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story.lead_photo.caption AP Photo/Denis Paquin Baltimore Orioles' Hall-of-Famer Cal Ripken Jr. waves to the crowd as the sign in centerfield reads 2,131, signifying Ripken had broken Lou Gehrig's record of playing in 2,130 consecutive games, at Camden Yards in Baltimore, in this Sept. 6, 1995, photo.

BRANSON, Mo. -- Jalen Beeks could have benefited from a shortstop like Cal Ripken Jr. when making his major league debut on the mound for Boston against Detroit Thursday.

The 24-year-old Beeks, a 2011 Prairie Grove graduate, threw 4 innings for the Red Sox, allowing 6 runs in Thursday's 7-2 loss to the Detroit Tigers. Beeks started well, fanning the first man he faced; but got into trouble in the first inning while throwing primarily fastballs.

One of the obstacles Beeks dealt with while allowing 4 hits and 5 runs in the first inning was a lack of familiarity with Red Sox catcher, Blake Swihart, a utility player listed on the roster as an outfielder. While Swihart has played other positions in pro games, he was making his major league debut as a catcher Thursday.

Speaking at a fundraising event for the Boys and Girls Club of the Ozarks at the Branson Convention Center Nov. 12, 2015, Ripken recalled a brief stint calling pitches for the catcher from the shortstop position.

"For awhile I gave the sign to the catcher and the catcher gave it to the batter," Ripken said.

The Orioles faced a situation similar to what Beeks and Boston were looking at Thursday starting a talented yet inexperienced pitcher and catcher.

"Ben McDonald, out of LSU, the No. 1 pick overall, was our pitcher," Ripken said. "He got to the big leagues early and he didn't know how to set batters up."

McDonald was capable. He led the 1988 U.S. Olympic Team to a gold medal for baseball, winning complete games against host South Korea and Puerto Rico. Following his best collegiate season in 1989, in which he posted a 14-4 record, and 3.49 ERA, along with an SEC record 202 strikeouts, the Orioles made McDonald the first overall selection in the June, 1989, draft.

McDonald signed with the Orioles Aug. 19, 1989, and on Sept. 6, 1989, made his major league debut. McDonald was inserted into the Orioles' starting rotation in 1990.

Adding to the dilemma Ripken described was the youthfulness of Baltimore catcher Chris Hoiles, who made his major league debut with the Orioles on April 25, 1989, as a 24-year-old. He spent most of his first two seasons with the Orioles in the minor leagues with the Rochester Red Wings. Hoiles appeared in only 6 major league games with the Orioles in his first season and 23 the next year in 1990.

"We had a young catcher (Hoiles), the bases were loaded, it was a big moment in the game and we don't know what to do," Ripken said.

Realizing the predicament, Ripken intervened, going out to the mound. The future baseball hall-of-famer told McDonald to throw a curve ball, which became strike one. At that juncture, McDonald looked to Ripken for guidance and Ripken, by now an 8-year veteran with the Orioles provided mentorship to get through the at-bat and out-of-the-inning.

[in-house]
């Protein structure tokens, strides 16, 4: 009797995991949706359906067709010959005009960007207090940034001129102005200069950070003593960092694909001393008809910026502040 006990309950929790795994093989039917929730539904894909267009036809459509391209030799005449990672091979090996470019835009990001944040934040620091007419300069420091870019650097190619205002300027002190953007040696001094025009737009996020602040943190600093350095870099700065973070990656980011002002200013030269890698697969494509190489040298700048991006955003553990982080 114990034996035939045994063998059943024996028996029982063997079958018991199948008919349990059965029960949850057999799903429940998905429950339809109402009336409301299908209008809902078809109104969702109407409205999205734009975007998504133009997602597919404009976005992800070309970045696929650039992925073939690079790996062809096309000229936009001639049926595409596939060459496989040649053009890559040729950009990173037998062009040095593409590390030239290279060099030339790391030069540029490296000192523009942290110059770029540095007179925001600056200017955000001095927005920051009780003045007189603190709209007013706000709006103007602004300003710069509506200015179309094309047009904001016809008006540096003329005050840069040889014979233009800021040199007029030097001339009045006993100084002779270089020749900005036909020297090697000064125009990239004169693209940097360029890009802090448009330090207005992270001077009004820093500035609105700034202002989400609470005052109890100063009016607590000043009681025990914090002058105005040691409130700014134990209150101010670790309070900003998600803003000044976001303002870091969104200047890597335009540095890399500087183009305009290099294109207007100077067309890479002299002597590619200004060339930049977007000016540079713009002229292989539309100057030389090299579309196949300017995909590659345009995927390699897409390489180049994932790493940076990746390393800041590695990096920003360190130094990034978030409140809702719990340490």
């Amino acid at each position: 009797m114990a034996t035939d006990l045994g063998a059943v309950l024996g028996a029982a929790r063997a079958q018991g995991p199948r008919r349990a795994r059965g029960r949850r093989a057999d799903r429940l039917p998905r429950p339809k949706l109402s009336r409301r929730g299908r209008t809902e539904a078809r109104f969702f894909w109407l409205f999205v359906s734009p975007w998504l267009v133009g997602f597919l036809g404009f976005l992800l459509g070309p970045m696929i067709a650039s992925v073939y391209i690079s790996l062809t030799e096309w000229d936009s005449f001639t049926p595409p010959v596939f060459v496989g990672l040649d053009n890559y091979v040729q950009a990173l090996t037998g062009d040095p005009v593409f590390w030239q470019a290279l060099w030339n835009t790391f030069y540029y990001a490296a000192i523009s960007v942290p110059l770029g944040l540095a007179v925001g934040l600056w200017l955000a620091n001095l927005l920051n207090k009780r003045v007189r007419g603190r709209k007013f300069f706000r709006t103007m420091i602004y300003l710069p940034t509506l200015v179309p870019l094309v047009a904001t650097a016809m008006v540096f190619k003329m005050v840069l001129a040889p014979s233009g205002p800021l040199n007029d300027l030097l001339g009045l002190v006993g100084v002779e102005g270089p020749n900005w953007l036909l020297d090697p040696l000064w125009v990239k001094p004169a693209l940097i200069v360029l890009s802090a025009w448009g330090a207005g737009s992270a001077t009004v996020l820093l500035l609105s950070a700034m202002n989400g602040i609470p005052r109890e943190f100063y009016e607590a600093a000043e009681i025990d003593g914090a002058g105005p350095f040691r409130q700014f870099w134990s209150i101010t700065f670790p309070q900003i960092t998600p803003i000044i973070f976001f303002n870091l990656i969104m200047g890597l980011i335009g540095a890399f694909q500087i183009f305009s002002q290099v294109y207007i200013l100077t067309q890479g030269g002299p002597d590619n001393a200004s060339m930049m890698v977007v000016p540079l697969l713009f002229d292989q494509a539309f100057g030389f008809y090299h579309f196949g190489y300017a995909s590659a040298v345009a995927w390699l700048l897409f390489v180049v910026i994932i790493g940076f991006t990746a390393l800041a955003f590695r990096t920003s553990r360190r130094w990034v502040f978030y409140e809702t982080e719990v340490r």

McDonald called Ripken out to the mound and asked what to throw. Ripken instructed McDonald to throw another curve ball, which brought up strike two.

Satisfied with the results of an 0-2 count, but still looking for an out, McDonald again summoned Ripken out to the mound asking what should he throw next.

"Throw a 100-mile-per-hour fastball inside and we'll strike him out," Ripken said.

The fastball worked exactly as Ripken predicted with the Orioles getting out of a jam.

Speaking to the crowd at Branson in 2015, Ripken said he realized right then and there, "Hey, I can call pitches. I know what to do," and ever the consummate teammate -- he began to expand his game.

McDonald's confidence fastened on Ripken and a pattern soon developed.

"He didn't talk to Chris Hoilies," Ripken said. "He started calling me into the mound so many times I said, 'I can't keep doing this.'"

Ripken developed signs he gave from shortstop so he wouldn't have to go out to the mound and the unorthodox tactic helped the Orioles consistently win in spite of the lack of experience at catcher and on the mound.

"Nobody is looking at the shortstop to give those signs," Ripken said. "Ben McDonald started getting on a roll. He became so dependent upon me that for a while I started calling every single pitch for every single pitcher and we started winning."

In his first major league start on July 21, 1990, McDonald threw a complete game shutout against the Chicago White Sox. Bolstered by Ripken's pitch-calling, McDonald finished eighth in Rookie-of-the-Year voting, with the award going to catcher Sandy Alomar, Jr.

McDonald was active until 1997. He finished his career with a 78--70 record, 894 strikeouts, and a 3.91 ERA in nearly 1,300 innings pitched.

Hoiles, too, benefited from Ripken's expertise. With the pressure of calling pitches temporarily lifted, he grew into the position. Hoiles played catcher for the Orioles from 1989 to 1998. Although shortened by injuries, his career was productive as one of the best all-around catchers in Major League Baseball.

Hoiles maintained a career .262 batting average with 739 hits in 2,820 at-bats, 415 runs scored, 449 RBIs and 151 home runs.

Sports on 06/13/2018

Print Headline: Getting A Pitcher In Sync

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